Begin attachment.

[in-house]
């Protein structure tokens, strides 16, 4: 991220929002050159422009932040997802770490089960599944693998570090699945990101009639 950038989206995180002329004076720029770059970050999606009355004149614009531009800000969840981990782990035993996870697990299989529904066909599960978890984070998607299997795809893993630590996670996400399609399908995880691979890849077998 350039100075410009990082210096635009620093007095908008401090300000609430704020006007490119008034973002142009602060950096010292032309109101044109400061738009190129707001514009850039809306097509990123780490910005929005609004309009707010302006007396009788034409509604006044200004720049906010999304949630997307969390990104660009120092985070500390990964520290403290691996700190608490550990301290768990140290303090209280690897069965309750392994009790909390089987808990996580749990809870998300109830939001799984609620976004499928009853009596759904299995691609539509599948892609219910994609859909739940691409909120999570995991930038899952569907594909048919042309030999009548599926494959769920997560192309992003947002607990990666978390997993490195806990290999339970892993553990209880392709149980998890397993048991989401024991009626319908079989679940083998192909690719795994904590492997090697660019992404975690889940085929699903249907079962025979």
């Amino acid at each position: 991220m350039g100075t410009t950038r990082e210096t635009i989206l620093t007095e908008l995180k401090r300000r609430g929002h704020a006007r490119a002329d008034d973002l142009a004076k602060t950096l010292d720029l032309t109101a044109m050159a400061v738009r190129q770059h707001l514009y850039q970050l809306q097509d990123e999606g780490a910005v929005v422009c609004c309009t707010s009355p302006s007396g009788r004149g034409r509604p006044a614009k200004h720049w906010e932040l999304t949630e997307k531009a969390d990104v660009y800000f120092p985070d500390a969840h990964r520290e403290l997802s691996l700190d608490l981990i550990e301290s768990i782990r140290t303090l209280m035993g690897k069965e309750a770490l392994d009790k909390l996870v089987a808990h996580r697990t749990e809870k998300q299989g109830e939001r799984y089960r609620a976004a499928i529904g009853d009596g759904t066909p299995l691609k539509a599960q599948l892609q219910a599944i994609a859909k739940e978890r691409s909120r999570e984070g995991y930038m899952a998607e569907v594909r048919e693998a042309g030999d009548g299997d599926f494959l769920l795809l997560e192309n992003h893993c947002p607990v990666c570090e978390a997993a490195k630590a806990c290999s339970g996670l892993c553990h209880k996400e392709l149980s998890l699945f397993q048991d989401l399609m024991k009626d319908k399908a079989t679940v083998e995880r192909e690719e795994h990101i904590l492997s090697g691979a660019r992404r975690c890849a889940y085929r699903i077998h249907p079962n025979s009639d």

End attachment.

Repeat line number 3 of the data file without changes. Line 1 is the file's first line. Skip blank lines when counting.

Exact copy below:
């Amino acid at each position: 991220m350039g100075t410009t950038r990082e210096t635009i989206l620093t007095e908008l995180k401090r300000r609430g929002h704020a006007r490119a002329d008034d973002l142009a004076k602060t950096l010292d720029l032309t109101a044109m050159a400061v738009r190129q770059h707001l514009y850039q970050l809306q097509d990123e999606g780490a910005v929005v422009c609004c309009t707010s009355p302006s007396g009788r004149g034409r509604p006044a614009k200004h720049w906010e932040l999304t949630e997307k531009a969390d990104v660009y800000f120092p985070d500390a969840h990964r520290e403290l997802s691996l700190d608490l981990i550990e301290s768990i782990r140290t303090l209280m035993g690897k069965e309750a770490l392994d009790k909390l996870v089987a808990h996580r697990t749990e809870k998300q299989g109830e939001r799984y089960r609620a976004a499928i529904g009853d009596g759904t066909p299995l691609k539509a599960q599948l892609q219910a599944i994609a859909k739940e978890r691409s909120r999570e984070g995991y930038m899952a998607e569907v594909r048919e693998a042309g030999d009548g299997d599926f494959l769920l795809l997560e192309n992003h893993c947002p607990v990666c570090e978390a997993a490195k630590a806990c290999s339970g996670l892993c553990h209880k996400e392709l149980s998890l699945f397993q048991d989401l399609m024991k009626d319908k399908a079989t679940v083998e995880r192909e690719e795994h990101i904590l492997s090697g691979a660019r992404r975690c890849a889940y085929r699903i077998h249907p079962n025979s009639d």